Social Positions & Reflexivity

I just finished reading the book Thick by Sociologist Tressie McMillan Cottom. The book is a collection of essays that McMillan Cottom has written over a long period as a public intellectual in both legacy media and new media. She has become a giant in sociology after having won the MacArthur genius award. Having read the book, I understood why she was named “a genius.”

The book is not a scholarly research. It is a popular book written with sociological sensibilities. It makes me appreciate my profession even more. It uses social theory to explain popular culture. I wish I can think, live, breath, talk and speak like a sociologist like what McMillan Cottom does. I rarely meet a sociologist who actually lives sociologically. But I think McMillan Cottom does.

The part that struck me the most in the book is her reflections on the differences between her social position, and that of her grandmother. This shows her sociological reflexivity in using social theory to explain differences in outcomes of two women in the same households growing up and growing old in different America’s.

I have always tried to distance myself from using social theory in examining my own family. I run away from such endeavor because I was afraid that I would open a can of worms of pain, trauma, shame, guilt, remorse, and also silences in my own household. However, this realization begs me to consider the question: at what point would I gain enough confidence and honesty to critically look at my own personal history, and history of my people, the Vietnamese who came from đồng bằng Bắc Bộ, or the Red River Delta, or people from small towns in Northern Vietnam.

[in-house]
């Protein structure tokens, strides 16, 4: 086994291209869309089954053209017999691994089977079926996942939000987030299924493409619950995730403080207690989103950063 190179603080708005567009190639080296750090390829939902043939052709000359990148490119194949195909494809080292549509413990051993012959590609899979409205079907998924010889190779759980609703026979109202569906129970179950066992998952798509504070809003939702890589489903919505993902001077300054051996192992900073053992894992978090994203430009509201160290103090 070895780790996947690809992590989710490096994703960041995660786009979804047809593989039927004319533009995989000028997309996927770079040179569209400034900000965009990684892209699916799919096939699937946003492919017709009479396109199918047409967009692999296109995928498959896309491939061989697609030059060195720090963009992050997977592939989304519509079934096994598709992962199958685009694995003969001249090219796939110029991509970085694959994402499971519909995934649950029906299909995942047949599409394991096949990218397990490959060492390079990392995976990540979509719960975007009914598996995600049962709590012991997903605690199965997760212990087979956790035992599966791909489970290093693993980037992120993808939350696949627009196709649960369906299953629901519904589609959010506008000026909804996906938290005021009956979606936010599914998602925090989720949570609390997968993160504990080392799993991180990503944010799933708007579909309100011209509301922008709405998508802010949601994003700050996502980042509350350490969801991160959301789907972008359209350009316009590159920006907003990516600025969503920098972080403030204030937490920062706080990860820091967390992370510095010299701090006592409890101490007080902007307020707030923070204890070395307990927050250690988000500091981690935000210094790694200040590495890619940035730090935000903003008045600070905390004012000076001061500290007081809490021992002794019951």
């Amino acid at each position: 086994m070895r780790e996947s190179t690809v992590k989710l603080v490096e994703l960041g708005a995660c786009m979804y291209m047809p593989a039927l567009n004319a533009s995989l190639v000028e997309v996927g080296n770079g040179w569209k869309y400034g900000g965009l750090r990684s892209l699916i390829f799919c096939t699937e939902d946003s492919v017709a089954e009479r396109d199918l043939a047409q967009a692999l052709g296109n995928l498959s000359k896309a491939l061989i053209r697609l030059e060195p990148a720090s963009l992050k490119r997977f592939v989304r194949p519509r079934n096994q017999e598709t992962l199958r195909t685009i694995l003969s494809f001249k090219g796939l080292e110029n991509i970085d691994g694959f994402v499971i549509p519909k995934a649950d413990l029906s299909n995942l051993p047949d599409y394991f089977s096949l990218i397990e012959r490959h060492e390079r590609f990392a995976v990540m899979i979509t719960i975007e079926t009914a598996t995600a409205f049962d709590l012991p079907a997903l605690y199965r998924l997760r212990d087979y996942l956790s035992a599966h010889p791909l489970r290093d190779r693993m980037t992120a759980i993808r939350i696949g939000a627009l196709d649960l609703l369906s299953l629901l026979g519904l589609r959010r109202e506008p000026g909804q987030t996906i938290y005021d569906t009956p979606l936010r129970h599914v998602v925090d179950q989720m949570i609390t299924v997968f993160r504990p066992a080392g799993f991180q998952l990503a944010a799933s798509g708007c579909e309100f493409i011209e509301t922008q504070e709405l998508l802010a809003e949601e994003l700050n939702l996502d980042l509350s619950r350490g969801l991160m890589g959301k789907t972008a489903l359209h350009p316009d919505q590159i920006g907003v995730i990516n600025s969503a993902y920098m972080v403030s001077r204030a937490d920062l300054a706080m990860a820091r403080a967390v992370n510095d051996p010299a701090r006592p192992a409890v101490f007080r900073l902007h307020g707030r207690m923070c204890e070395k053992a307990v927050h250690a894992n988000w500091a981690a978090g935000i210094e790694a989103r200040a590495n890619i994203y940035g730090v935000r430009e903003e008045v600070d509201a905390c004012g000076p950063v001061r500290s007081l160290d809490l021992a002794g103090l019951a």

Do these questions constitute a line of brave, original, and worthy inquiry? Or are they simply questions that help me to come to terms with who I am as a person, a scholar, and a sociologist?

What does it mean for me to observe how the women in my household being humiliated by their husbands in public? How have these instances create an understanding of gender relations now and then? What about being told repeatedly in academia that my research questions are too narrowed? How does it affect my self-esteem, and my confidence in writing, doing research?

There are many questions to ponder upon. Maybe I should follow McMillan Cottom’s genre: personal essays to unearth these questions, the questions that I never dare to answer honestly.

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